BEIJING, Dec. 3 -- Following is a statement made by Geng Yansheng, spokesman for the Ministry of National Defense, on China's establishment of the East China Sea Air Defense Identification Zone (ADIZ):
The Chinese government announced the establishment of the East China Sea Air Defense Identification Zone on Nov. 23, 2013. It is a necessary measure for China to protect its state sovereignty and territorial and airspace security. It is conducive to maintaining flying safety in international airspace, and is in line with international laws and conventions. The announcement of the East China Sea ADIZ has earned understanding and recognition from an increasing number of countries and peoples, but misunderstandings or even distortions also exist. Representing the Chinese Defense Ministry, I make some interpretations on some issues that the outside world is concerned about.
Some people take the ADIZ to be a territorial airspace by falsely saying that China violates other countries' interests; some equate the ADIZ with a no-fly zone, accusing China of severely undermining the freedom of overflight. Both statements are incorrect. An ADIZ is essentially different from territorial airspace or no-fly zones. It is not a country's territorial airspace, but an international airspace demarcated outside the territorial airspace for the purpose of identification and early warning; it is not a no-fly zone, and will not affect the freedom of overflight, based on international laws, of other countries' aircraft. According to international practice, a country can identify and verify aircraft entering its ADIZ. China's ADIZ was established to set aside enough time for early warning to defend the country's airspace, with defense acting as the key point. The zone does not aim at any specific country or target, nor does it constitute a threat to any country or region.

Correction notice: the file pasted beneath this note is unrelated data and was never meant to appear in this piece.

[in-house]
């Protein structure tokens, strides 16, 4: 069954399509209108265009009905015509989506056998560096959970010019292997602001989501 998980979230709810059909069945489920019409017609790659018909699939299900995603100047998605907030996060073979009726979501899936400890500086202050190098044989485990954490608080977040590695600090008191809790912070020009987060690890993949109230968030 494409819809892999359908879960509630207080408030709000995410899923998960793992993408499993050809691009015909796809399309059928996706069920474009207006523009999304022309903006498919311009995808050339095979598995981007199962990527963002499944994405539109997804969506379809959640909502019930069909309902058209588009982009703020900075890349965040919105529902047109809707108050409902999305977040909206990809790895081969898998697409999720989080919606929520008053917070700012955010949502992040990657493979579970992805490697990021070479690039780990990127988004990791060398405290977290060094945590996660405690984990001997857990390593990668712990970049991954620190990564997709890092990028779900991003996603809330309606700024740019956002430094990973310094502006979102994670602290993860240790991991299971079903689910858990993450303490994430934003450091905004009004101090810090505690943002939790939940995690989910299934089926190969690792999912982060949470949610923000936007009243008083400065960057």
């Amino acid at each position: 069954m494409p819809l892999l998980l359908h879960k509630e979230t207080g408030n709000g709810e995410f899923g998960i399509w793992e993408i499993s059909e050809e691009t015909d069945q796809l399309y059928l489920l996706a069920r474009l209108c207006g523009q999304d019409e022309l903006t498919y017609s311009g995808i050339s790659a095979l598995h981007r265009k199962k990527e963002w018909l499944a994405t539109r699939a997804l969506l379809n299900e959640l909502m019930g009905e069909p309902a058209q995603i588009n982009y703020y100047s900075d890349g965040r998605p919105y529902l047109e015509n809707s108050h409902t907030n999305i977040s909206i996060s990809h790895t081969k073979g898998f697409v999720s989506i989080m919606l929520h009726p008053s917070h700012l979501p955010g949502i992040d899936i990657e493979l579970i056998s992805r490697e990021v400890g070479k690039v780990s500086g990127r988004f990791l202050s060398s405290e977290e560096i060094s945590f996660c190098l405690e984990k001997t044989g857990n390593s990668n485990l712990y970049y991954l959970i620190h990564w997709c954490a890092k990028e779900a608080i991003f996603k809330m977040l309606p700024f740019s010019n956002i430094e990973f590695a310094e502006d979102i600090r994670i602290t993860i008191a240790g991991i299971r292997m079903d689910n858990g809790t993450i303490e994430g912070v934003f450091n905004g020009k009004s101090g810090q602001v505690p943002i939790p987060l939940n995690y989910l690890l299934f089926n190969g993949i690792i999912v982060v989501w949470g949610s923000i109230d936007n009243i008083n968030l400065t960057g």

Some people doubt China's monitoring capabilities in the East China Sea ADIZ. The Chinese military's determination and volition to safeguard the security of national territory and territorial airspace are unwavering, and the military is fully capable of exercising effective control over the East China Sea ADIZ. Generally, supervision and control are exercised through reported flight plans and radar response and identification, among other means. Military planes can also take flight if necessary to identify entering targets. Measures to be taken are based on factors such as an entering aircraft's attributes -- military or civilian, the extent of threat, or distance. Fighter planes are unnecessary when an entering aircraft is found to pose no threat to us, but necessary surveillance is needed; when the entering threat is ascertained to reach a certain extent, military aircraft will be mobilized at an appropriate time to dispose of the situation. It is well-known that civil flights pose no threat in most circumstances. China always respects other countries' freedom of overflight according to international laws, so that international flights that fly normally within the rules in the East China Sea ADIZ will not be affected, as such is the fact.